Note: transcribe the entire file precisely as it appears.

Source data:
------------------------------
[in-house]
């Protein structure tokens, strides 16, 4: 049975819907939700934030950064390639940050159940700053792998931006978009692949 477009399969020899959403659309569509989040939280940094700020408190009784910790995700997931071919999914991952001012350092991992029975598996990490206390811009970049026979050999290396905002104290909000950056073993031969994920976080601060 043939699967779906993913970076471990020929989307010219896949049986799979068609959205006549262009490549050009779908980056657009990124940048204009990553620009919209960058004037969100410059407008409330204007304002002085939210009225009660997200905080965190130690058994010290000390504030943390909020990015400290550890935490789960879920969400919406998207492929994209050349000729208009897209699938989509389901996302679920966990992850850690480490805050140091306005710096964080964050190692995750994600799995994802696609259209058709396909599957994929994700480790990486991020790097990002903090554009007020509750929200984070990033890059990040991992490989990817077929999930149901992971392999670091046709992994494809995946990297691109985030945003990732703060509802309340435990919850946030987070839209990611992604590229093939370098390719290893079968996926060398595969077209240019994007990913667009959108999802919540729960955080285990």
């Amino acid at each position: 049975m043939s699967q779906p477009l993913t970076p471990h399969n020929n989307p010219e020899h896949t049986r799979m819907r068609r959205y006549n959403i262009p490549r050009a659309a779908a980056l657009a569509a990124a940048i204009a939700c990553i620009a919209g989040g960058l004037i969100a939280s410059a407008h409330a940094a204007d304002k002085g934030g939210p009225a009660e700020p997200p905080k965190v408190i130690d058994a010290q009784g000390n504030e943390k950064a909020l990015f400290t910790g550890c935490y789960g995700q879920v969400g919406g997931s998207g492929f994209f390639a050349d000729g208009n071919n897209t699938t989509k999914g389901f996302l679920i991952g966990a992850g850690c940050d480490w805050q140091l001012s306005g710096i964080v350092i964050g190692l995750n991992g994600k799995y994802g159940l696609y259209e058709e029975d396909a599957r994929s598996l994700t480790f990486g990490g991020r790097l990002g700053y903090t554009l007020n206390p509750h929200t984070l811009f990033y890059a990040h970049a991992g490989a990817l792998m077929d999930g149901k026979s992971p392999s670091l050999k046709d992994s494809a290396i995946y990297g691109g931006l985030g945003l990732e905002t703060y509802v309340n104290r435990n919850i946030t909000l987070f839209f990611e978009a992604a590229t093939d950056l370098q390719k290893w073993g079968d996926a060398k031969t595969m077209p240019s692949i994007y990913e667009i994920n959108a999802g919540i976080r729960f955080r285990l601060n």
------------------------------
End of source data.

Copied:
[in-house]
């Protein structure tokens, strides 16, 4: 049975819907939700934030950064390639940050159940700053792998931006978009692949 477009399969020899959403659309569509989040939280940094700020408190009784910790995700997931071919999914991952001012350092991992029975598996990490206390811009970049026979050999290396905002104290909000950056073993031969994920976080601060 043939699967779906993913970076471990020929989307010219896949049986799979068609959205006549262009490549050009779908980056657009990124940048204009990553620009919209960058004037969100410059407008409330204007304002002085939210009225009660997200905080965190130690058994010290000390504030943390909020990015400290550890935490789960879920969400919406998207492929994209050349000729208009897209699938989509389901996302679920966990992850850690480490805050140091306005710096964080964050190692995750994600799995994802696609259209058709396909599957994929994700480790990486991020790097990002903090554009007020509750929200984070990033890059990040991992490989990817077929999930149901992971392999670091046709992994494809995946990297691109985030945003990732703060509802309340435990919850946030987070839209990611992604590229093939370098390719290893079968996926060398595969077209240019994007990913667009959108999802919540729960955080285990």
């Amino acid at each position: 049975m043939s699967q779906p477009l993913t970076p471990h399969n020929n989307p010219e020899h896949t049986r799979m819907r068609r959205y006549n959403i262009p490549r050009a659309a779908a980056l657009a569509a990124a940048i204009a939700c990553i620009a919209g989040g960058l004037i969100a939280s410059a407008h409330a940094a204007d304002k002085g934030g939210p009225a009660e700020p997200p905080k965190v408190i130690d058994a010290q009784g000390n504030e943390k950064a909020l990015f400290t910790g550890c935490y789960g995700q879920v969400g919406g997931s998207g492929f994209f390639a050349d000729g208009n071919n897209t699938t989509k999914g389901f996302l679920i991952g966990a992850g850690c940050d480490w805050q140091l001012s306005g710096i964080v350092i964050g190692l995750n991992g994600k799995y994802g159940l696609y259209e058709e029975d396909a599957r994929s598996l994700t480790f990486g990490g991020r790097l990002g700053y903090t554009l007020n206390p509750h929200t984070l811009f990033y890059a990040h970049a991992g490989a990817l792998m077929d999930g149901k026979s992971p392999s670091l050999k046709d992994s494809a290396i995946y990297g691109g931006l985030g945003l990732e905002t703060y509802v309340n104290r435990n919850i946030t909000l987070f839209f990611e978009a992604a590229t093939d950056l370098q390719k290893w073993g079968d996926a060398k031969t595969m077209p240019s692949i994007y990913e667009i994920n959108a999802g919540i976080r729960f955080r285990l601060n």